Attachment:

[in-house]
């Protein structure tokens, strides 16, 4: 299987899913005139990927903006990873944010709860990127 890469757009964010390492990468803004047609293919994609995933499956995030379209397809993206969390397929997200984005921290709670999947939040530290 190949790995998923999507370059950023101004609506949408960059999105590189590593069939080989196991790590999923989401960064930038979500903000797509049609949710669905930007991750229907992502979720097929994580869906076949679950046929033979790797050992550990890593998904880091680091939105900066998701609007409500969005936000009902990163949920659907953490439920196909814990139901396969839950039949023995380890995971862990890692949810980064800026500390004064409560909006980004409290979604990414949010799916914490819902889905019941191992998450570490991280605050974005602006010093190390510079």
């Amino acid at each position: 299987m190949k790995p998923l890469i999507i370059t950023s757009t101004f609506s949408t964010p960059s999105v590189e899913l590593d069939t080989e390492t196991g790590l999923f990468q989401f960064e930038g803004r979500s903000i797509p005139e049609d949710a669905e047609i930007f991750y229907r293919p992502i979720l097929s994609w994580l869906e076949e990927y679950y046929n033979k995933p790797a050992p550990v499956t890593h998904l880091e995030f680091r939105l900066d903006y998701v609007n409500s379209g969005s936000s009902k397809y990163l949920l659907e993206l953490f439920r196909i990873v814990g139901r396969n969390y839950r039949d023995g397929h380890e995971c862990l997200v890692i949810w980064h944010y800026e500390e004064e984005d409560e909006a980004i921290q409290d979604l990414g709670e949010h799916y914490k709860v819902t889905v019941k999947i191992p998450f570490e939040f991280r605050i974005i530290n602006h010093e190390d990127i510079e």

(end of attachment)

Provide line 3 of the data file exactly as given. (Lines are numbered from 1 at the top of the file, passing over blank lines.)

């Amino acid at each position: 299987m190949k790995p998923l890469i999507i370059t950023s757009t101004f609506s949408t964010p960059s999105v590189e899913l590593d069939t080989e390492t196991g790590l999923f990468q989401f960064e930038g803004r979500s903000i797509p005139e049609d949710a669905e047609i930007f991750y229907r293919p992502i979720l097929s994609w994580l869906e076949e990927y679950y046929n033979k995933p790797a050992p550990v499956t890593h998904l880091e995030f680091r939105l900066d903006y998701v609007n409500s379209g969005s936000s009902k397809y990163l949920l659907e993206l953490f439920r196909i990873v814990g139901r396969n969390y839950r039949d023995g397929h380890e995971c862990l997200v890692i949810w980064h944010y800026e500390e004064e984005d409560e909006a980004i921290q409290d979604l990414g709670e949010h799916y914490k709860v819902t889905v019941k999947i191992p998450f570490e939040f991280r605050i974005i530290n602006h010093e190390d990127i510079e």